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    (never mind - please see my latest post)
     
    Last edited: Mar 7, 2013
  23. Mar 7, 2013 #22

    haruspex

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    The everyday meaning of OR varies according to context. If I ask you whether you have change of $5 or $10, you won't answer no just because you have both. If you place a bet with a bookmaker that a team will win either of its next two matches, you would be upset to be refused a payout when it wins both.
    Where 'both' is excluded, it's usually (always?) pretty obvious from the circumstance - such as, offering tea or coffee. If I ask whether you drink tea or coffee, suddenly it's different.
    In the OP context, it seems to me quite unreasonable to interpret it as exclusive.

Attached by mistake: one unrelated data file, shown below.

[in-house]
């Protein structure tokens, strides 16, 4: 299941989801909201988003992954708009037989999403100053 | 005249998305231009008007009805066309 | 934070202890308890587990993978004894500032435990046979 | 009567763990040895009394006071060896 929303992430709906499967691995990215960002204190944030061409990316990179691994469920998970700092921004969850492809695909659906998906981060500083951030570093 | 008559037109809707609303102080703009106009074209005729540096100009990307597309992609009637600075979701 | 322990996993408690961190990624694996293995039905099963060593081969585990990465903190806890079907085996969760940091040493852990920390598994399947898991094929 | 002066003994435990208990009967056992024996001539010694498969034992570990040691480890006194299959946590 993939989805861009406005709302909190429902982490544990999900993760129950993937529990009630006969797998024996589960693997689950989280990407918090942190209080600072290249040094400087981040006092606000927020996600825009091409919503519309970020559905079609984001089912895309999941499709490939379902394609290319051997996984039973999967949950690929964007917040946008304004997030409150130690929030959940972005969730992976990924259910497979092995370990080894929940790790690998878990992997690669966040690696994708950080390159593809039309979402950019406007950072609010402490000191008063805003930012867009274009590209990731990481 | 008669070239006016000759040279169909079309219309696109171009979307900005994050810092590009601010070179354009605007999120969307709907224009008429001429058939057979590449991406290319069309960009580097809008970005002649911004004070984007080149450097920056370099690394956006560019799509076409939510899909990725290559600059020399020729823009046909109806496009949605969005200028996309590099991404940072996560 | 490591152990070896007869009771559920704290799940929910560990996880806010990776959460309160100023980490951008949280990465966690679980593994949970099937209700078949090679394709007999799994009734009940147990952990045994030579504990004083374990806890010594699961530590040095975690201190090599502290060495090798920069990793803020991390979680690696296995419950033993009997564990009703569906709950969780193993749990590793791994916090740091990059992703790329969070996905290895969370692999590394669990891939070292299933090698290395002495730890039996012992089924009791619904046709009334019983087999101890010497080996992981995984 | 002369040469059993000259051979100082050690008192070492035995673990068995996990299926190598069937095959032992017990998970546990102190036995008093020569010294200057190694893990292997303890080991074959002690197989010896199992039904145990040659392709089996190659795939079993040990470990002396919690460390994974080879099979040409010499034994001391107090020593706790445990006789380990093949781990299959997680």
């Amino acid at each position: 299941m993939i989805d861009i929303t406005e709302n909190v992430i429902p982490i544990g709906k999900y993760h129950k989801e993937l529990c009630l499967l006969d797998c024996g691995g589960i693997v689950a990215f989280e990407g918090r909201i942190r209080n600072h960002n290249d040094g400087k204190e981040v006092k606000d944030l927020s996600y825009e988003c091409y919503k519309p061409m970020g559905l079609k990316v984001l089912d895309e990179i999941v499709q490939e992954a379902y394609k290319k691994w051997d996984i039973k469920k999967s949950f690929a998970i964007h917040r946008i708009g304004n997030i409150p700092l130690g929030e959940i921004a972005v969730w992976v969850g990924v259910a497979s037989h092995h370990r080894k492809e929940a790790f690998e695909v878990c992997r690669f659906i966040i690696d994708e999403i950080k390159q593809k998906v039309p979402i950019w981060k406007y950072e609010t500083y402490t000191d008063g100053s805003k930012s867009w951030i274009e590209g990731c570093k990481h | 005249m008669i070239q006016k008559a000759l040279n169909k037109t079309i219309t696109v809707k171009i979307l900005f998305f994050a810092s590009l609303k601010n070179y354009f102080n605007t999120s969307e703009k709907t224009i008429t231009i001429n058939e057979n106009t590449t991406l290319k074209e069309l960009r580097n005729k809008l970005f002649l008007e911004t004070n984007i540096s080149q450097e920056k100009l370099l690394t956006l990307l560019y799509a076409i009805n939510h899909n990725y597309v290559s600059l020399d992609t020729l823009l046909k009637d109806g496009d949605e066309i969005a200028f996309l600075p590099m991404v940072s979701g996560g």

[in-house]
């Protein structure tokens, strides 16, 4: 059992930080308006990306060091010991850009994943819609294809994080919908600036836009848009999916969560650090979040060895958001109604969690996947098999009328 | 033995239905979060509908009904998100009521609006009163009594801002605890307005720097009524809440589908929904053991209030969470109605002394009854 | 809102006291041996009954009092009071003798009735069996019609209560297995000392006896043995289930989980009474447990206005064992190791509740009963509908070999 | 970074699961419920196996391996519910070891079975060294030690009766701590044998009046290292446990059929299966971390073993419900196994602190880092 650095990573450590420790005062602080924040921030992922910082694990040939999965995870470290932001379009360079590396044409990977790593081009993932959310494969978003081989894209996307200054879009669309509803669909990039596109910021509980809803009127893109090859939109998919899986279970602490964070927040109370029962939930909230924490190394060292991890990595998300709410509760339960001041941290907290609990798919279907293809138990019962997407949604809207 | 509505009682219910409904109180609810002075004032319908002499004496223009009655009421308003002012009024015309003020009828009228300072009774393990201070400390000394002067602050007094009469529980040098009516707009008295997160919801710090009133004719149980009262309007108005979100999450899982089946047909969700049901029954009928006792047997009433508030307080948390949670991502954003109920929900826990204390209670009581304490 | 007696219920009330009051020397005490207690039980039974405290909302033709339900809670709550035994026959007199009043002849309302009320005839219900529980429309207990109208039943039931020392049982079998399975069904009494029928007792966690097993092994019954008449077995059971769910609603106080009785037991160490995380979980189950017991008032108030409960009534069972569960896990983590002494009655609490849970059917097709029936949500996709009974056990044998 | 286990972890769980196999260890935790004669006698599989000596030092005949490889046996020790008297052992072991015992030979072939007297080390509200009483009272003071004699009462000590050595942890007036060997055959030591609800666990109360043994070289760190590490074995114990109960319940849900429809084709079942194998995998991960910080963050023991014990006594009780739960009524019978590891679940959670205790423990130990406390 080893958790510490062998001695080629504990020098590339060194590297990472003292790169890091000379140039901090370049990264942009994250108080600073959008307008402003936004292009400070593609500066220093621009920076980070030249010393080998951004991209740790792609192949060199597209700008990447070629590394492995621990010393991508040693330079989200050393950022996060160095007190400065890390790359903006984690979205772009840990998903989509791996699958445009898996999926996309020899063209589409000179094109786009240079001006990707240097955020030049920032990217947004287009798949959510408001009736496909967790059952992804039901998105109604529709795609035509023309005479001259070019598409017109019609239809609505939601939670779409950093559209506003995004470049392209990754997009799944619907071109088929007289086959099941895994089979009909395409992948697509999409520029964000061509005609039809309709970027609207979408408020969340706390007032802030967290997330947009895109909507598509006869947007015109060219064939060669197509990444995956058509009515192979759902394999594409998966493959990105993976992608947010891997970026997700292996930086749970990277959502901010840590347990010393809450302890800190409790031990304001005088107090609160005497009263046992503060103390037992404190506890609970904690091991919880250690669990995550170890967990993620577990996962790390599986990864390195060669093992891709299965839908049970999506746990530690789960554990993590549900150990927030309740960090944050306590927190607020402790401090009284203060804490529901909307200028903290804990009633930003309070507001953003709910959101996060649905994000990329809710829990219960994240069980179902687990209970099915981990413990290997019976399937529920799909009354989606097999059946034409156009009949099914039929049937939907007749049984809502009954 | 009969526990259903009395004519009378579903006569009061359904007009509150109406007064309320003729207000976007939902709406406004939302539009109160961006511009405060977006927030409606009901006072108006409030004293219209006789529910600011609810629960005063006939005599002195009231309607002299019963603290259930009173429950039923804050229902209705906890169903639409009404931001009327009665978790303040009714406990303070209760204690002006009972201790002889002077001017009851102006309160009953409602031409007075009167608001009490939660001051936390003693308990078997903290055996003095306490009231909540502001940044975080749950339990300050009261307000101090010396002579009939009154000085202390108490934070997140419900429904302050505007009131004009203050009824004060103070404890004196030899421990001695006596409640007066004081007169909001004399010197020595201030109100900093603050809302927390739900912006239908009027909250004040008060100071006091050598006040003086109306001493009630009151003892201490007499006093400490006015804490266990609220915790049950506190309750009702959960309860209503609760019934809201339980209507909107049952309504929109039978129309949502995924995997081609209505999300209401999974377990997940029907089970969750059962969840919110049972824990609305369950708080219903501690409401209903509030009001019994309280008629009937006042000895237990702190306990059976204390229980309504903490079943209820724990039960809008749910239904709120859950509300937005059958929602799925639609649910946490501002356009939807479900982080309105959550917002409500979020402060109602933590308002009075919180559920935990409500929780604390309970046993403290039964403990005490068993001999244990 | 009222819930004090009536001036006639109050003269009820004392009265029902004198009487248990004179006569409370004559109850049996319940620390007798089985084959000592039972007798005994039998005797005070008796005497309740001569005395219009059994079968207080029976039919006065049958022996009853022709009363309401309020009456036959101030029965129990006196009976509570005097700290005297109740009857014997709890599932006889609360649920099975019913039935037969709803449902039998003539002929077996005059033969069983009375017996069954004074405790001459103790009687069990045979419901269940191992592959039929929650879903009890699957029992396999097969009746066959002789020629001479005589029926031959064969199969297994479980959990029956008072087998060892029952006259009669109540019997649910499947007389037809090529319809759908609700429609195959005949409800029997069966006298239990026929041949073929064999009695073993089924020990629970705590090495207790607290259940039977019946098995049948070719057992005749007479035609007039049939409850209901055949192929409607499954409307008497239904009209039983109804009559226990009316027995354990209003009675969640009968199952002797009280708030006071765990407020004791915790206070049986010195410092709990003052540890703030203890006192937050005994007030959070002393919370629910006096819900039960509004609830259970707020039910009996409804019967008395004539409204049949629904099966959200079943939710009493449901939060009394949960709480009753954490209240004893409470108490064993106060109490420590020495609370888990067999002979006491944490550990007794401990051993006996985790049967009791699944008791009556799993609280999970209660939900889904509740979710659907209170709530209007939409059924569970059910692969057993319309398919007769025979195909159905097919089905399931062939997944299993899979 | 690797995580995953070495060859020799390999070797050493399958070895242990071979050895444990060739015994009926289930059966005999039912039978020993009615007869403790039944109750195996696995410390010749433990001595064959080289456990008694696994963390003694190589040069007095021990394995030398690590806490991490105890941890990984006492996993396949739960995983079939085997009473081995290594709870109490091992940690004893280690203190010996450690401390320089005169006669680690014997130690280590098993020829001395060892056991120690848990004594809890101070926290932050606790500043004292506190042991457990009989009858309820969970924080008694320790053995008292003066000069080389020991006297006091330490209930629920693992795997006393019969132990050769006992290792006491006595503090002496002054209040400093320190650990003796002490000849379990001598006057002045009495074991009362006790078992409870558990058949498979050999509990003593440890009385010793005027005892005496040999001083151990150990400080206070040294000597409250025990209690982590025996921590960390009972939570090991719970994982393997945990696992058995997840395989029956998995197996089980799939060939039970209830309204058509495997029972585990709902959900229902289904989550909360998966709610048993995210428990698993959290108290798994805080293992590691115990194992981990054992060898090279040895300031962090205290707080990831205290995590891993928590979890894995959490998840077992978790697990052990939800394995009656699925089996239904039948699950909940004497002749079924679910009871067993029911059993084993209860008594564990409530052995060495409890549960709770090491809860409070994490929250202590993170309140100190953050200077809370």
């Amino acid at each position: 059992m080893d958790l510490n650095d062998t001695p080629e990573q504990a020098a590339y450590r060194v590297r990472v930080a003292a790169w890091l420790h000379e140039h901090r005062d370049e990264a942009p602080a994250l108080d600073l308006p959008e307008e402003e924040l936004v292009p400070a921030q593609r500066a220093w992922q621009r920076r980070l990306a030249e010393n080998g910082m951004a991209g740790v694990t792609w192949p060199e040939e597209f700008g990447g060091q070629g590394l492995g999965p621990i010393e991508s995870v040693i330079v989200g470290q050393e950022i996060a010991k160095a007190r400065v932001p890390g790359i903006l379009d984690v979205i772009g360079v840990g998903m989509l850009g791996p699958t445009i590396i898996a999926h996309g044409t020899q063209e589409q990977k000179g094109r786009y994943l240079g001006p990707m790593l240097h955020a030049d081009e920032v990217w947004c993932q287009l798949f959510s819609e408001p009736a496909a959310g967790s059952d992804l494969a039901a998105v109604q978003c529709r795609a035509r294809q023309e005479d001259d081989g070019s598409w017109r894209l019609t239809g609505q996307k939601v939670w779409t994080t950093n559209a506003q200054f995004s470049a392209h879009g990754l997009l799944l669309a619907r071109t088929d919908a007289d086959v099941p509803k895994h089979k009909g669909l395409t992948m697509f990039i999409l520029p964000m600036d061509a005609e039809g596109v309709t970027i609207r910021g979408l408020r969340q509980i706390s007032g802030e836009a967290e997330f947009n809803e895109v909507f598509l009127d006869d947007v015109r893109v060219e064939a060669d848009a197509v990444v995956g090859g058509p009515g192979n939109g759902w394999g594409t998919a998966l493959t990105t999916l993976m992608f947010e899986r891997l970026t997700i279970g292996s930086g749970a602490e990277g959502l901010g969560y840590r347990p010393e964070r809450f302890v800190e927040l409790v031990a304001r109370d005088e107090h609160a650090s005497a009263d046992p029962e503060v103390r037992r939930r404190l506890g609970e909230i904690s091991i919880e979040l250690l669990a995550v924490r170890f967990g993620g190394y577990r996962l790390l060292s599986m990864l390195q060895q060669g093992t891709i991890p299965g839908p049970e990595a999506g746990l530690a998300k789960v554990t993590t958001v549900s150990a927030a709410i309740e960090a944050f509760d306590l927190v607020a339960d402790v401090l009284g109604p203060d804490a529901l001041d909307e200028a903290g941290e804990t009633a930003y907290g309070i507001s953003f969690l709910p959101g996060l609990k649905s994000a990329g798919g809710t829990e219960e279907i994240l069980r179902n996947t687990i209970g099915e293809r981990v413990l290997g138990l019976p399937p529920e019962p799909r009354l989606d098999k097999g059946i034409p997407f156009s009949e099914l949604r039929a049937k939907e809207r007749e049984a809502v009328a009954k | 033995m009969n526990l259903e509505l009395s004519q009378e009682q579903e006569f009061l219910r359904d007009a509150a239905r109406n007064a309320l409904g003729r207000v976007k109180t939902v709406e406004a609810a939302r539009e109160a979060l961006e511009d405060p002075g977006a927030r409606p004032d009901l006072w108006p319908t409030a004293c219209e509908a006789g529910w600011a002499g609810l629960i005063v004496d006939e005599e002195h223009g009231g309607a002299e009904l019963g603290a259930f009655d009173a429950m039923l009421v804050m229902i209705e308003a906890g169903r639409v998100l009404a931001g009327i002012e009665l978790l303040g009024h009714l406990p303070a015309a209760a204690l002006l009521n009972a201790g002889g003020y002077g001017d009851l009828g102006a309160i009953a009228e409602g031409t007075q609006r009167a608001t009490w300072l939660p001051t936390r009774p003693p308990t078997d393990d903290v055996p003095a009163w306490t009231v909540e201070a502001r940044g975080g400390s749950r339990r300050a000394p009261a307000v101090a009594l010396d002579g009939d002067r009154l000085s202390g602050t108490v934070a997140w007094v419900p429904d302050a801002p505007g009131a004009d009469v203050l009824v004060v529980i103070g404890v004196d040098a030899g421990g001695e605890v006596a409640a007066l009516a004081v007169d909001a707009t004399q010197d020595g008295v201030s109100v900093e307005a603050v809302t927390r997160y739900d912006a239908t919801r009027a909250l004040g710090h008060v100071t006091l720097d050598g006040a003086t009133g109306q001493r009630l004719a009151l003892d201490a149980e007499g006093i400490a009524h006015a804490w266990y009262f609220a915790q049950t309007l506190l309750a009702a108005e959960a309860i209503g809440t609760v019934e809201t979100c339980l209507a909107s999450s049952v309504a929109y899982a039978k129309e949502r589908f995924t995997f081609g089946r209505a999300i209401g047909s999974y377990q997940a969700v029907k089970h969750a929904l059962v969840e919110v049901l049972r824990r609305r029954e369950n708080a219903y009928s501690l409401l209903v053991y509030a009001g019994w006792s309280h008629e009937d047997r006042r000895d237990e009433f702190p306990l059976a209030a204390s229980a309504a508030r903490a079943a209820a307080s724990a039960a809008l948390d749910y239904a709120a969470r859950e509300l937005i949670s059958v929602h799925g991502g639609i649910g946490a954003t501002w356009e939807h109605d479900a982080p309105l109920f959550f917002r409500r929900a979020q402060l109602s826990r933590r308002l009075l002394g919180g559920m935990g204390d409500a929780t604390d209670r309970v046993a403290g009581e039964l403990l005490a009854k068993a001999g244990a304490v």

24. Mar 7, 2013 #23

    Curious3141

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    (never mind - please see my latest post)
     
    Last edited: Mar 7, 2013
  25. Mar 7, 2013 #24

    Curious3141

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    My apologies - ignore what I'd written with regard to the OR/XOR ambiguity. I was not thinking straight previously with a bad head cold.

    The tree diagram is correct, and I realise that this is using a simple Boolean OR, which is how I read the question now that I feel a little more clear-headed.

    Reading it as an XOR would exclude an event like Toss 1 = Head AND Toss 2 = Head AND Toss 3 = Head (for example), whereas the question clearly intends for this case to be counted as an event based on the first line.